Clean the gutters. This facilitates rain drainage, and eliminates clogs caused by leaves or debris. It’s free if you take care of it yourself. If you hire someone, it will generally take about an hour of their time.
Clean the driveway and sidewalks. Rent a power washer and clean any mildew or other stains that have accumulated. Cost to rent should be less than $50 and take an hour to do.
Fertilize the lawn. A $30 bag of fertilizer should cover about 10,000 square feet. Plan on about 30 minutes, depending on the type of lawn you have.
Ventilate eaves. If you live in the north or Midwest, any ice that exists will dam between the roof and house come winter. When snow melts against this ice, it can ruin interior walls. Placing holes and vents in the eaves and roof’s peak will prevent this. Plan on about $1,000 for a contractor to take of this, and $250 for materials if you take care of it yourself.
Stain your deck. Apply a fresh coat of stain to weatherproof your deck and increase its visual appeal. The stain may be just around $25. Plan an hour or two for the work.
In addition to inspections and work outdoors, take care of the interior:
Replace air filters. Change the filter in your furnace and air conditioner. Filters could cost up to about $10 each. It’ll take only a few minutes to change.
Weatherize your pipes. For any water pipes prone to freezing in the winter, consider wrapping the pipes in heat tape early($30 to $50 for kit). However, heating tape is powered by electricity and needs to be plugged into an outlet. If there’s no power source at the pipes’ location (e.g., beneath a sink), you would need an entire electrical system installed, which could be cost-prohibitive.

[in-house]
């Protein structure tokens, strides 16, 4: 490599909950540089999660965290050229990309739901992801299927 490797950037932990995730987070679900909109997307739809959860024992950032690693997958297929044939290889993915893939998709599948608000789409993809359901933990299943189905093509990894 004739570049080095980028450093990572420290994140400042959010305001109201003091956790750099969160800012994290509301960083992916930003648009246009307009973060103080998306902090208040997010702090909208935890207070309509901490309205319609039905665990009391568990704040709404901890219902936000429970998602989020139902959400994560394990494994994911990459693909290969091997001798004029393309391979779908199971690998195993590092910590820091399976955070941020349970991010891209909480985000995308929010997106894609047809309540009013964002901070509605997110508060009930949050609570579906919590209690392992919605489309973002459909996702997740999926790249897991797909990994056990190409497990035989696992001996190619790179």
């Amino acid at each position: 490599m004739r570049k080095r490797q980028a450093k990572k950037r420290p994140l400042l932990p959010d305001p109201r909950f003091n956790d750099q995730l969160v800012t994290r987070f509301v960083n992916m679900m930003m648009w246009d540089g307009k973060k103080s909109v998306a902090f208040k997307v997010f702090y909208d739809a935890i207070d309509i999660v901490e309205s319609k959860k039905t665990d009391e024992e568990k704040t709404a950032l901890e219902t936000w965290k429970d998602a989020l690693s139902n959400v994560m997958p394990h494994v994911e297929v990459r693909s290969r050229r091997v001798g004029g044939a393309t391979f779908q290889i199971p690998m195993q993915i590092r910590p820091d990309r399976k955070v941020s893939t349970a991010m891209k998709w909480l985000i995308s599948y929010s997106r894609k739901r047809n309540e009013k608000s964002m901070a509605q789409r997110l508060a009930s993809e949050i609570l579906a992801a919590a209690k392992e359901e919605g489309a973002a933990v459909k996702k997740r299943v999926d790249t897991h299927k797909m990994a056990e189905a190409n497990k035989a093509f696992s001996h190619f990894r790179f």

Install cellular blinds in key windows. Thermal cellular blinds will keep help keep indoor air temps down in the summer and help retain heat in the winter. Depending on your budget, you may consider black-out shades as well. Either way, these updates will save on utility expenses and will often increase curb appeal. Depending on your choice and your window size, prices can start at $25 and go up from there. If you install yourself, it may take up to an hour per window.
As the days grow shorter and temperatures start to drop, it’s time to prepare your house for cooler weather. If you live in a more temperate climate, your fall to-do list may be shorter.
Prepare for the weather: